Reflection on Wheel Results
The first step to cultivating the Roots in your school or district is to use the wheel with staff AND the community. You can use the Holistic Engagement Wheel through existing representative committees and groups, such as an LCAP Parent Advisory Committee, LCAP Student Advisory Committee, District and School English Learner Advisory Committee, School Site Council, and Community School Advisory Council.
In collaboration with families, students, and staff, districts and schools should develop a completed Holistic Engagement Wheel that accurately reflects progress toward implementing the Six Essential Roots.
You can choose from several protocols to help groups come to a consensus. Users can find protocols in the CEI Protocol Toolkit. View the Resources page to locate resources and strategies within the CEI Protocol Toolkit.
Identifying Areas of Strength and Growth
Schools and districts can use their Holistic Engagement Wheel to identify deep roots- those with high implementation levels. There is reason to celebrate these successes and to ensure schools/districts sustain the actions and initiatives that provided evidence for the point.
After noting and celebrating strong roots, schools and districts should pivot and examine those with lower ratings. These are the areas of growth where the Essential Roots need to be cultivated.
Schools and districts should select at least one Essential Root as a focus area for growth. The following section will share resources that can help organizations improve.
Strategies, Activities, and Resources: Growing Your Roots
For each of the Six Essential Roots of Community Engagement, you will find links to resources and ideas to help your school or district address the roots you’ve identified for targeted growth.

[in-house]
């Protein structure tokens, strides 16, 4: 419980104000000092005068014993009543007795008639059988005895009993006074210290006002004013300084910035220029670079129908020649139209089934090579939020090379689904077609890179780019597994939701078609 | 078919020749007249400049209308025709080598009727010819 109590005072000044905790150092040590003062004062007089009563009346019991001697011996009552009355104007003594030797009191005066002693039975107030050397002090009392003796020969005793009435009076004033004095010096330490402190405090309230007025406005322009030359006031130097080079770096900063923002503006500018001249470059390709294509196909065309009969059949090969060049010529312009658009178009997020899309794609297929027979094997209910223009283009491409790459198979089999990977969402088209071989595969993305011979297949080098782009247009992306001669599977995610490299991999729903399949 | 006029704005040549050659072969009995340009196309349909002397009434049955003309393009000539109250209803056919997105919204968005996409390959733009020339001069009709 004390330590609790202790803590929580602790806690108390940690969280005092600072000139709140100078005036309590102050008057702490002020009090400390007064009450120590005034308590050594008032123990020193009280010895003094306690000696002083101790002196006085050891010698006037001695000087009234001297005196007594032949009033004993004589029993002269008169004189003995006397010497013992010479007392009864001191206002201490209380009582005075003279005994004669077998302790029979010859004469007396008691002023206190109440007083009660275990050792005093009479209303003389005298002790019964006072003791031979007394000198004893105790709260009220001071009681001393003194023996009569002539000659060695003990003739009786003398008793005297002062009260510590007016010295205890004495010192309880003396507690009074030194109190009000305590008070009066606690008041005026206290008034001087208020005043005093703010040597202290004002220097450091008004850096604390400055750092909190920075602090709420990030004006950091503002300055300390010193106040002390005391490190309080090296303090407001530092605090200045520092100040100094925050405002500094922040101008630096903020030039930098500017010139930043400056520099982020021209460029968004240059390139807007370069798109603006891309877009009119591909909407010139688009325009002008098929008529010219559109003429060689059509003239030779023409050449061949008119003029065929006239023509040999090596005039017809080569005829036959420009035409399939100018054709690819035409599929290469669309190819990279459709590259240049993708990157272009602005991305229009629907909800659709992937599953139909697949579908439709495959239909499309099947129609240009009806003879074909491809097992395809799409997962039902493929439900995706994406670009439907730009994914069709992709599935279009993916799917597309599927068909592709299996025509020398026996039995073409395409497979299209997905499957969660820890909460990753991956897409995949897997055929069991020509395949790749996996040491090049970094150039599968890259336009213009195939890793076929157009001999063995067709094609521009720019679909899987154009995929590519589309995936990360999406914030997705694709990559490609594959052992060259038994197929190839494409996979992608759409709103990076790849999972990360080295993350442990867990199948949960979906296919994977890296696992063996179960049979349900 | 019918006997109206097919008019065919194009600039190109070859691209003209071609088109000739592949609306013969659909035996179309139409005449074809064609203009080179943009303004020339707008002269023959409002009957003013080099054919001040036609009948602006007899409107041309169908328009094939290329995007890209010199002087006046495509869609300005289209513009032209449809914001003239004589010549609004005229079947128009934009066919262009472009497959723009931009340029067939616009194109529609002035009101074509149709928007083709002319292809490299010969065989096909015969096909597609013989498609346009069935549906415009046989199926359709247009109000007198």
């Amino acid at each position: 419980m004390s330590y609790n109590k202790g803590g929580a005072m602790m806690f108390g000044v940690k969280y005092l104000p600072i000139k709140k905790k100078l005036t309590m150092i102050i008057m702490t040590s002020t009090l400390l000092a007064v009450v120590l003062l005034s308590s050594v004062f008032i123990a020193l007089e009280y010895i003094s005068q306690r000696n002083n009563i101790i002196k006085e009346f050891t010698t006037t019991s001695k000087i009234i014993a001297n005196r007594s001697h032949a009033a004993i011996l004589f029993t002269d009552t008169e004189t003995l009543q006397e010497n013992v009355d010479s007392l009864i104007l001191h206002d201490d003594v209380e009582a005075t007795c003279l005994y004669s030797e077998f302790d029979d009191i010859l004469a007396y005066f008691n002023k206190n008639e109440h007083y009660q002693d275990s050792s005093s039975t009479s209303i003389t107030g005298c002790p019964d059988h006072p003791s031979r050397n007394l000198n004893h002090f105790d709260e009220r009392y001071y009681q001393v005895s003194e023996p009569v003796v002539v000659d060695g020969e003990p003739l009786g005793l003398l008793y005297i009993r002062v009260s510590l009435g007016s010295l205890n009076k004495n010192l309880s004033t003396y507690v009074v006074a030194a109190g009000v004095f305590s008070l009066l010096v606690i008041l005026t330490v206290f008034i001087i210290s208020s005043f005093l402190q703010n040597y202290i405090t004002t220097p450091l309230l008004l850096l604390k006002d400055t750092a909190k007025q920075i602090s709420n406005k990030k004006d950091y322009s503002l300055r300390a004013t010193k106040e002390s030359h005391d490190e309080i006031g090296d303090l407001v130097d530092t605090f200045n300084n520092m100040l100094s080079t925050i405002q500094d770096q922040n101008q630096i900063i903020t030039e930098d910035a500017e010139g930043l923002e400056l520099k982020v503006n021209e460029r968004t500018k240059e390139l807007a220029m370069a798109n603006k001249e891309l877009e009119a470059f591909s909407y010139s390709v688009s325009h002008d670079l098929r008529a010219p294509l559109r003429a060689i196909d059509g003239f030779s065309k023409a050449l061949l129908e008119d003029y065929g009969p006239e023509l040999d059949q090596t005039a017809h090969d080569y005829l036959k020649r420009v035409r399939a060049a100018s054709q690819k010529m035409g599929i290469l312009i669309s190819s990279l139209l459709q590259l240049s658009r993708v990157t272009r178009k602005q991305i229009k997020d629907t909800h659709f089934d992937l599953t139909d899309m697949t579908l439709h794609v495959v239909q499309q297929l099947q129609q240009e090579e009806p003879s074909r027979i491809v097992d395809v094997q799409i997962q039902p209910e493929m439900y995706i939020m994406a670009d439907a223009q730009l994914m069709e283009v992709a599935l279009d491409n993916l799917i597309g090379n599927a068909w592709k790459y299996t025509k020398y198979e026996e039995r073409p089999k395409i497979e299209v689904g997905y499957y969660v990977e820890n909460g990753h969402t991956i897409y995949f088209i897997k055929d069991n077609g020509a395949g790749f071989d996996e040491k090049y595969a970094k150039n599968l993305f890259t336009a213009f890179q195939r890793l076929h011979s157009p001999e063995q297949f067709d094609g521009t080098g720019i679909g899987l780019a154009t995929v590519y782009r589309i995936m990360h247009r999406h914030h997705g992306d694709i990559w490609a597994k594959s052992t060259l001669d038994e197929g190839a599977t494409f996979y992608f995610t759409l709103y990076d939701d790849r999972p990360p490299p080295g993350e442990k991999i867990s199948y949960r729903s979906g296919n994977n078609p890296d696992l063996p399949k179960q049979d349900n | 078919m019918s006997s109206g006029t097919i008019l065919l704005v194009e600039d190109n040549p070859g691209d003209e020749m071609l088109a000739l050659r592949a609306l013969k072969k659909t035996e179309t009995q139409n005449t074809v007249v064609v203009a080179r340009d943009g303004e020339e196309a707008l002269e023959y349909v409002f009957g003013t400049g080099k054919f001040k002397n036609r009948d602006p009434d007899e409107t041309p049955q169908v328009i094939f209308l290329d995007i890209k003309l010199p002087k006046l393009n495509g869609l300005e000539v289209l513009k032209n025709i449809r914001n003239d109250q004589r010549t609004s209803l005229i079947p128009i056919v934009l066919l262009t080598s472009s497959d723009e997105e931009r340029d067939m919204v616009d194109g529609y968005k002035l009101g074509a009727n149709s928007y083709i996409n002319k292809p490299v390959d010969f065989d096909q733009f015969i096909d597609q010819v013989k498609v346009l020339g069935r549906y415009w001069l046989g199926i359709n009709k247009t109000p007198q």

A few evidence-based strategies supporting Root 1:
- Build time into each meeting with families and students to intentionally build positive relationships. See CEI Protocol Toolkit- Protocol Group 3 Relationship Building.
- Select a metric to track and monitor this root as you build trusting relationships with families and students (formative assessment data, reading scores, SEL measures, attendance rates, disciplinary referral rates, for example.)
- Develop practices where relationship building becomes the norm so when challenges occur, the positive relationships exist already.
- Go beyond statute requirements in sharing accountability data with the community. Use public board presentations, emailed information, and social media to expand your reach.
- Train school and district staff in Active Listening skills and strategies.
- Use community agreements for committees, councils, and roundtables.
- Consider power dynamics in meetings, committees, and councils. Adjust participant numbers and processes to shift power toward families and students. See CEI Protocol Toolkit- Protocol Group 9 Shared Leadership
- Build relationships equitably, considering race, ethnicity, economic situation, language, and other factors that may marginalize a group.
- If trust has been broken in the past, take time to intentionally build trust and healing in meetings and forums.
A few evidence-based strategies supporting Root 2:
- Allow for authentic shared decision making. See CEI Protocol Toolkit- Protocol Group 1 Shared Decision-Making and Protocol Group 9 Shared Leadership.
- Provide professional learning that builds staff belief in the expertise of families and students.
- Openly challenging statements and actions that suggest involving the community will lead to bad decisions.
- Educate families, students, and staff about LCAP, School Plans, and Community Schools governance so their input and decision-making align with statutes.
- Allow all family and student interest groups to be a part of decision-making, whether as a whole or in a representative role.